!
60,000
1, 690, ooo
510,000
1,258,000

■ .- .- .
!
..- .., ...
28,636,000

Reproduced from the Unclassified / Declassified Holdings of the National Archives




(2 )

s s a g a r a baicc o ? a s . i o u i s ;

'rOasital.....
Llisslsoippi

342,000

i t e

301*000

Louisiana

f

l/s

s t

G

t t *

078,000
!

822,000

450,000
f

1,124,000

1,038,000

©ssa

o l V « f i t

.........

1,290,000

; 2,SB6f0O0

Ark&aaaa
a

n

495,000

H p Orleans

B

m

262,000

45,000

0 1 £l

|

Houston
W

2 / 3

e s t

?

423,000

6 x m

1

,

3 7 1 ,0 0 0

m

« * 0 d e

j

:

2

,

6 1 6 ,0 0 0

,

o

o

o

I
E

X

1,058,000

|

2

,

5 8 3 ,0 0 0

493,000

1

,

1 6 6 ,0 0 0

372,000

1

,

2 0 7 ,0 0 0

1,746,000

4

,

3 6 1 ,0 0 0

j

1,545,000

6

,

3 7 2 ,0 0 0

|

628,000

o n t c u f t y

2

,

8 6 7 ,0 0 0

Lotdarill©

niBmwxi

2/3

|

j

3

t *

Louis

j

S o u

t h

X

/ Z

I

l

l

i

n

o

i

s

i

|

!

South 1 / 5 iB&imsa
i&coapt Indienapolia)

1

Scmth 1/4 Ofcia
Oiiioinnati

|
|

|

817,000
!

3

,

2 1 6 ,0 0 0

!

1,221,000

2

,

8 6 0 ,0 0 0

I

-----------------1 1

,

7 2 9 ,0 0 0

4 6

,

2 2 9 ,0 0 0

—

3 4

!

,

5 0 0 ,0 0 0

|

!
B

e

e

e

r t e

Zio&laoou&t Power

97,000,000

10-

Reproduced from the Unclassified I Declassified Holdings of the National Archives




(3)

it

;av a

1 ^ - “ B--'!L
®“ .■ ! L1[
**—
U

s

op

^ 3 4 3 axgr?
' Deposits -...I
':!

Oapital...

..

j 2,076,000

5,173,000

|

354,000

1,549,000

297,000

974,000

2 2 0 ,0 0 0

806,000

laoo

129,000

459,000

O&Uhoua

927,000

3,684,000

70,000

286,000

1 0 0 ,0 0 0

458*000

192,000

862,000

186,000

604,000

699,000

2,522,000

106*000

414,000

!

!
I

960,000

j 5,591,000
'

|

j

48,000

161,000 ■

36,000

196,000

'•"oat 2/S 2«cas
Balias
!

Port

orth

iatonio

;

l&isJsogo©
Oldahom City
New Mexico

I W@st

l/Z

.lieeoori

Em m s City

I
;

iit* Josoph
1
- Eans&s
I
k m

1

- o u t . x *.

Topem,
!

i
i

i
j

Siohite
Colorado

■
?
i

259,000

65,000
594,000

;;

2,608,000

451,000

PiMiblo

426,000
;
529,000 1 2,316,000

Woat %/% Iowa
;

Sioux City
'
i

6 8 ,0 0 0

|
1
i
i

Ilitoola

!

!

j
i
f
1

418*000

|

! 3,297,000
|

j

:
;
:

277,000'
1,701,000

j
:|
|
i

597,000

97,000

3<rath Omaha

Eddieooaxit Fosrer

79,000
m ,o o §

Omaha,

.i

87,000 3
90§,000

j
'
j

2,226,000

Denvor

i
i

i
j

j

174,000
46,147,000
95,000,000

_

g4o»affl--------1 1 -

Reproduced from the Unclassified I Declassified Holdings of the National Archives




(4 ) H 8 3 i M B E OF CHICAGO;

Capital
1,256,000
564,000

1,361,000

Horth 1/2 Illinois

1,660,000

'j
;

4 f775,000

Ohioac©

|

Deposits

H
............... .....1
Ilorfch Z/Z Indiana
!!
Indianapolis

■

4,140,000

Muommim

i
?
|

6,572,000
15,096,000

976,000 ;

j
|

5,616,000

1

-

minmk.Q*
3ftat Z/Z Xom

\
i
1

Codar lipids
D«s

lirmasota

j

Misms&poli*
aui

i
|
1

Korth Ua&ota
South Dakota

!

369,000
147,000

1,107,000
W

6,648,000
2,744,000

|
j

576,000

2,077,000

j

441,000

2,178,000

034,000

... J

.

14,164,000

|

M4

:

|

1,901,000
2,260,000
58,748,600

72,912,000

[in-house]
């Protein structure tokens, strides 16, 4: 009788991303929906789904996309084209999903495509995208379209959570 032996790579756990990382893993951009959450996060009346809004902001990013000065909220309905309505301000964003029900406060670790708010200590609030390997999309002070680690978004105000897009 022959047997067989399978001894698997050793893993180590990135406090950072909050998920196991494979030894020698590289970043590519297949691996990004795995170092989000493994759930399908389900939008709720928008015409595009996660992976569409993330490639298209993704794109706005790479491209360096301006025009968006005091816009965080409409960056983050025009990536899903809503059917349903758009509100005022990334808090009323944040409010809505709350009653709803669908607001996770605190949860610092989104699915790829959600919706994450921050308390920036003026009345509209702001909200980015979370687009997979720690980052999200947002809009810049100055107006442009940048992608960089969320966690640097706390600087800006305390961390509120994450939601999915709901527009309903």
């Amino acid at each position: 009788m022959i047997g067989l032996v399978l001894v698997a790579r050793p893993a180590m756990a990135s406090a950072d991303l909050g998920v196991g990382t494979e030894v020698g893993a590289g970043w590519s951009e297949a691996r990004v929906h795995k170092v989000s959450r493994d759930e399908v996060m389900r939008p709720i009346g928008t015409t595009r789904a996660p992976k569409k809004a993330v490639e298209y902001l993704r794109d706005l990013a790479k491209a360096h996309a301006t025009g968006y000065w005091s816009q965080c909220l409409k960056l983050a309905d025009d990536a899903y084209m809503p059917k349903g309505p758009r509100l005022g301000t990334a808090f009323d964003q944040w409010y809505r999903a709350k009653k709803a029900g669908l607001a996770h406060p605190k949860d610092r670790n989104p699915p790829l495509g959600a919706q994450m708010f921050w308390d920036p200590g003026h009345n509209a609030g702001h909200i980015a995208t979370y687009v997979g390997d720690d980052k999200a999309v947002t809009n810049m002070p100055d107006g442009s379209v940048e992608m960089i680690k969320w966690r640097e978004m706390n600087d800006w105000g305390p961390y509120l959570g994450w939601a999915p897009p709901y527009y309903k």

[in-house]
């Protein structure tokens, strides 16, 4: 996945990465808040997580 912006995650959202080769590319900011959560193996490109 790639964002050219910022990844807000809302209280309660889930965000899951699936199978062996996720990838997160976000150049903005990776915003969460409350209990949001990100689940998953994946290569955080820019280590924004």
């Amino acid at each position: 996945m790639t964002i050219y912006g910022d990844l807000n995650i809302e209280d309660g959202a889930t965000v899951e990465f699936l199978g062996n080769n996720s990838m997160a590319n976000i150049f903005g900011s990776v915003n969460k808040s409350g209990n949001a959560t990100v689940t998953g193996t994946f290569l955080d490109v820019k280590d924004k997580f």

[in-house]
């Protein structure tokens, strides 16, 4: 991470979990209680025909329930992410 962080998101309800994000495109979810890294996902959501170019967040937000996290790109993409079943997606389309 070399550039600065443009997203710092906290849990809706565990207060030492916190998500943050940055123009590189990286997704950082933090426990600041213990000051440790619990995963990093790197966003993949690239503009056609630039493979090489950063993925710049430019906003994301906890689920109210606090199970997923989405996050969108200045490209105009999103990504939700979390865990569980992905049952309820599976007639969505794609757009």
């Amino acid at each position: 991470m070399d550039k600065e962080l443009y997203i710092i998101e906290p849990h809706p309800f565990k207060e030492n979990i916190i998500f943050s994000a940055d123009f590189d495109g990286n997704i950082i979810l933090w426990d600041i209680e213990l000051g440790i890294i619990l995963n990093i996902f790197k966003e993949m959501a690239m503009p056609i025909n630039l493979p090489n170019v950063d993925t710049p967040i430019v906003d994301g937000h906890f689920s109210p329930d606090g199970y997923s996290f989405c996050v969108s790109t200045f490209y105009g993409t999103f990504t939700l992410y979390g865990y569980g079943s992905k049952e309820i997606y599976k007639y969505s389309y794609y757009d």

lim&rv*
Eodlsootait Power

!
|

I

183,000'!i
!

478,000

Ilontaaaa

[

|
]

822,000

Dabtiqu©

j _____________ _

j

43,000

5
1

3t.

2,442,000
j
1,068,000 i 4,632,000
f
'
■
197,000
6 ,0 0
0 0
576,000

tr m

149,000,000
Uppar M aMesa Piminmslsu

-1 2 *

|
!
\
\
i

'
!
j
!

j

!
’
!

I

i
!

Reproduced from the Unclassified I Declassified Holdings of the National Archives




(5 )

Beggars Bissx or

am

Em raisco»

Capital

i

Deposits

! vtefikington

372,000

1 ,666,000

1
|

Se&ttl#

533,000

1,810,000

|
|

%olca»9

250,000 !

j
i

Tm m m

1

1 ,000,000

6 6 ,0 0 0

4 1 1,00 0

j 0 regon
:

438,000

1 ,8 5 7 ,0 0 0

|

406,000 !

j

1 ,4 0 1 ,0 0 0

V

Portland

| California

Los ingoloa
1

3an rranoisoo
Idaho

Utah
Salt I«& 0 0 1 %
| lierada

Arizona

1,846,000

7 ,5 0 5 ,0 0 0

564,000

2 ,6 4 6 ,0 0 0

z ^ m z wooo

5 ,6 8 4 ,0 0 0

323,000

!

96,000 I
205,000

1 ,1 9 2 ,0 0 0

489,000
694,000

132,000 |

378,000

108,000

6 0 6 ,0 0 0

i

............ ........

7,800*000
Boaenr©

73,000,000

27,350,000

55,180,000

Rediscount woa?

|

-1 5 -

j

Reproduced from the Unclassified I Declassified Holdings of the National Archives




{ &)

m

tk

of b o ^o b :

..
__I________™ ______ i Om it&l... 1 teo sits........ _ ........p
1
691,000 1 8,808

1

lew Kajjpahir©

j

521,000 |
!
|

1,332,000

j

425*000

1*142*000

2,077*000

0,557,000

I&soachusettB
Boats**
Rhode Island
Oonneoticat

| 2,904,000 : 11,379,000
!
!
644,000 i 1,817,000
1
j 1,679,000 j 4,056,000

T ~
~
1

4
1

|
i

j

ll& orvQ
a
Roll soomt

j
|
\

9,941,000 j 31,158,000
I

j
1

41,099,000
||86,000,000
=L

- 14-

Reproduced from the Unclassified I Declassified Holdings of the National Archives




{7)

SSSimS BASE O ICS TOIZi
F

1 .Deposits___ IT

C&Dita!
5,159,000

22,416,000 :

Afbmy

268*000

1,240,000 j

Brooklyn

297,000

Zlm York 3tato

1,255,000

I

14, 95c ,0 0
0

Em Tork -ity

50,096,000

2,786,000

12,133,000 |
|

5*692*000

19,788,000 !

1

3,720,000

11,098,000 |

:

ow

Hew Joraoy
1

Bast 2/3 Pennsylvania
^iladelpfcia
j

!
!
:

Eosorv®

?'■

150,820,000

Rediscount Bower

iiS,oiS,oool

•

312,000,000
;

1

- 15-

M

^

Reproduced from the Unclassified I Declassified Holdings of the National Archives




b m k of

(8|

QLm m m i

L-JlmMtfil....f M m s t U ........ ;.j
i. - - ..........— - - ..... ...: *
i

960*000 i 5,505,000
Detroit
Morth E/4 Ohio

420*000

2 ,^ $ ,0 0 0

2,462,000

i t6S2*OO0
2,730,000

1

^lavaland

664*000

|

^oIvm
bvLB

j

280,000 i 1,316,000

j
|

?/e»t X/z Pennsylvania
Pittalmr^fe

2,846,000

9,694,000

£*910,000

7,244,000
|
---- a i
." j

10,731,000
Koserve
Eedieooant

38,834,000

4$,56S,000

vm v t

100,000*000

* Deduct rosources from Upper Uiohigm Peninsula,*

J
i
!

Reproduced from the Unclassified / Declassified Holdings of the National Archives